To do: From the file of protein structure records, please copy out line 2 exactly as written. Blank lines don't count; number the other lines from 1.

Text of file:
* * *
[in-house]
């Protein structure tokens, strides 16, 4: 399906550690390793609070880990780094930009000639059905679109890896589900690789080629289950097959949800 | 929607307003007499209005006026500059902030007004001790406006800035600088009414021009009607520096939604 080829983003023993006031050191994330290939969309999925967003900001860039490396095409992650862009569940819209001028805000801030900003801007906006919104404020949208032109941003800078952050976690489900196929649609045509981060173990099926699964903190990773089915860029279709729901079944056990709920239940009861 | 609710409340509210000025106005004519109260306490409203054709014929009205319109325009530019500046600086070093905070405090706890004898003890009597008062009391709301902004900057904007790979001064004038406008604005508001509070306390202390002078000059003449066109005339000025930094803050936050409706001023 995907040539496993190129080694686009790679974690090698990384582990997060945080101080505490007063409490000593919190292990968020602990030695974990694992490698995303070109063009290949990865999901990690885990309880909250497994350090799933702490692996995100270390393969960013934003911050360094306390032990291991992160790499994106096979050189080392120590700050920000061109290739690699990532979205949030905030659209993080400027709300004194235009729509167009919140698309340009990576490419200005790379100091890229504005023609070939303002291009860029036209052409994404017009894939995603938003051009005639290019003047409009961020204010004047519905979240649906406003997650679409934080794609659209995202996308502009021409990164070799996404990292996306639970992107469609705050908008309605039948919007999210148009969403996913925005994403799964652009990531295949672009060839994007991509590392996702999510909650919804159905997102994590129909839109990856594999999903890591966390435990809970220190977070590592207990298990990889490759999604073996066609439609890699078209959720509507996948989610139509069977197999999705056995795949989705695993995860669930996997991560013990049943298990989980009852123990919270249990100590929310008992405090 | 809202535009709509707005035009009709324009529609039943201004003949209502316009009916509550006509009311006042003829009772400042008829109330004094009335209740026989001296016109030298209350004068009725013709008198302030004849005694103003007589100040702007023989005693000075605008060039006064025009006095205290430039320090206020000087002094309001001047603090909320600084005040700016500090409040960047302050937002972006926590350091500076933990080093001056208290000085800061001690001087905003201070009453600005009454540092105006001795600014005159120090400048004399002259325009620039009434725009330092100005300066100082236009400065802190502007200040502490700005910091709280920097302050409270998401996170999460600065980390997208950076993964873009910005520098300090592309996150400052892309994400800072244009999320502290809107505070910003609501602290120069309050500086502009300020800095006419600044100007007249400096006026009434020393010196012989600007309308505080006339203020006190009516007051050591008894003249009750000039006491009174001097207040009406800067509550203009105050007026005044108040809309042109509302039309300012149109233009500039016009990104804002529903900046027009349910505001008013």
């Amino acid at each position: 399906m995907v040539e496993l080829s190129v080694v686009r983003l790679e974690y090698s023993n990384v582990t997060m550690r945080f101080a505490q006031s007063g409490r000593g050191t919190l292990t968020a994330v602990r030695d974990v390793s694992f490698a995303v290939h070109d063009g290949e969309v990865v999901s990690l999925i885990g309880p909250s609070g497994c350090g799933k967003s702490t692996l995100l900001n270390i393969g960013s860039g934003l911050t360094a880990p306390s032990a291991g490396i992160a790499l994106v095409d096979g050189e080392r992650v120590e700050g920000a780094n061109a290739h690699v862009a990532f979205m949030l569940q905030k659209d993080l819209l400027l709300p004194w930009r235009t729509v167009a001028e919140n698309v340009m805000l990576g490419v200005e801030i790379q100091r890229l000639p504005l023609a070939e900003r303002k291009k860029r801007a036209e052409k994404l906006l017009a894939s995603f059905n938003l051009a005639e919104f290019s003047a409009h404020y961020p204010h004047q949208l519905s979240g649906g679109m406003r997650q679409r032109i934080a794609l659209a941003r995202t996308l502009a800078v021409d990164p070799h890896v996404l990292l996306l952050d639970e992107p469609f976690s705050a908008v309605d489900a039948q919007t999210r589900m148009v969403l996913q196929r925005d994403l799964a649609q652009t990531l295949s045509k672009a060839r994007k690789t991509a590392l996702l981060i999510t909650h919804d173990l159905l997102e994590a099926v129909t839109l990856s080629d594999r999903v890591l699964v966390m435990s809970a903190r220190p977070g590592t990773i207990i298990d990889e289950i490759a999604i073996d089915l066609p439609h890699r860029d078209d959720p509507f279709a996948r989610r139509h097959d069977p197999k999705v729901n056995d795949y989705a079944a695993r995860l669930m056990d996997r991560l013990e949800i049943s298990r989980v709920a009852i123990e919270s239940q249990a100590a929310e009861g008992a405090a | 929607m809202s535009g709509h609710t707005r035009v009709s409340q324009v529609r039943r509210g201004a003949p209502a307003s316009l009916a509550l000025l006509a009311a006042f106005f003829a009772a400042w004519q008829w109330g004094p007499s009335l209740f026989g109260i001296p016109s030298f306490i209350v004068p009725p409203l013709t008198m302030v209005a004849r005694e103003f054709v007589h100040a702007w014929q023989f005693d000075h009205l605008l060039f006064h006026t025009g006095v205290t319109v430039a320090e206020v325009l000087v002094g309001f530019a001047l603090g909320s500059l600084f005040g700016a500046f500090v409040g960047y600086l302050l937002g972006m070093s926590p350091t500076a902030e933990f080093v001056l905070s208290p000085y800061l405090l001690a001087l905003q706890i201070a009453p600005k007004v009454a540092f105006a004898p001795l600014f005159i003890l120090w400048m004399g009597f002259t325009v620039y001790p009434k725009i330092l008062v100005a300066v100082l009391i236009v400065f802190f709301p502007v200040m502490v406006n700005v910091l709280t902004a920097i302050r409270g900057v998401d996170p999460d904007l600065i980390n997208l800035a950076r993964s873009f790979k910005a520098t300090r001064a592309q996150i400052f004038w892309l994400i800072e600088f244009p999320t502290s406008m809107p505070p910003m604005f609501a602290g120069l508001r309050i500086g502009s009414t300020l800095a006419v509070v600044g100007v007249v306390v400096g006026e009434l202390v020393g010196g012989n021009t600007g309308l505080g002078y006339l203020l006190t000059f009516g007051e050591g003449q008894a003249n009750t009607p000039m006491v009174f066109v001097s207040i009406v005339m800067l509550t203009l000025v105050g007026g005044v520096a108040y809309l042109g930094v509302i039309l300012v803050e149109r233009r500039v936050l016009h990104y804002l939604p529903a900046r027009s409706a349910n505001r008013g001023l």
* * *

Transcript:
């Protein structure tokens, strides 16, 4: 399906550690390793609070880990780094930009000639059905679109890896589900690789080629289950097959949800 | 929607307003007499209005006026500059902030007004001790406006800035600088009414021009009607520096939604 080829983003023993006031050191994330290939969309999925967003900001860039490396095409992650862009569940819209001028805000801030900003801007906006919104404020949208032109941003800078952050976690489900196929649609045509981060173990099926699964903190990773089915860029279709729901079944056990709920239940009861 | 609710409340509210000025106005004519109260306490409203054709014929009205319109325009530019500046600086070093905070405090706890004898003890009597008062009391709301902004900057904007790979001064004038406008604005508001509070306390202390002078000059003449066109005339000025930094803050936050409706001023 995907040539496993190129080694686009790679974690090698990384582990997060945080101080505490007063409490000593919190292990968020602990030695974990694992490698995303070109063009290949990865999901990690885990309880909250497994350090799933702490692996995100270390393969960013934003911050360094306390032990291991992160790499994106096979050189080392120590700050920000061109290739690699990532979205949030905030659209993080400027709300004194235009729509167009919140698309340009990576490419200005790379100091890229504005023609070939303002291009860029036209052409994404017009894939995603938003051009005639290019003047409009961020204010004047519905979240649906406003997650679409934080794609659209995202996308502009021409990164070799996404990292996306639970992107469609705050908008309605039948919007999210148009969403996913925005994403799964652009990531295949672009060839994007991509590392996702999510909650919804159905997102994590129909839109990856594999999903890591966390435990809970220190977070590592207990298990990889490759999604073996066609439609890699078209959720509507996948989610139509069977197999999705056995795949989705695993995860669930996997991560013990049943298990989980009852123990919270249990100590929310008992405090 | 809202535009709509707005035009009709324009529609039943201004003949209502316009009916509550006509009311006042003829009772400042008829109330004094009335209740026989001296016109030298209350004068009725013709008198302030004849005694103003007589100040702007023989005693000075605008060039006064025009006095205290430039320090206020000087002094309001001047603090909320600084005040700016500090409040960047302050937002972006926590350091500076933990080093001056208290000085800061001690001087905003201070009453600005009454540092105006001795600014005159120090400048004399002259325009620039009434725009330092100005300066100082236009400065802190502007200040502490700005910091709280920097302050409270998401996170999460600065980390997208950076993964873009910005520098300090592309996150400052892309994400800072244009999320502290809107505070910003609501602290120069309050500086502009300020800095006419600044100007007249400096006026009434020393010196012989600007309308505080006339203020006190009516007051050591008894003249009750000039006491009174001097207040009406800067509550203009105050007026005044108040809309042109509302039309300012149109233009500039016009990104804002529903900046027009349910505001008013």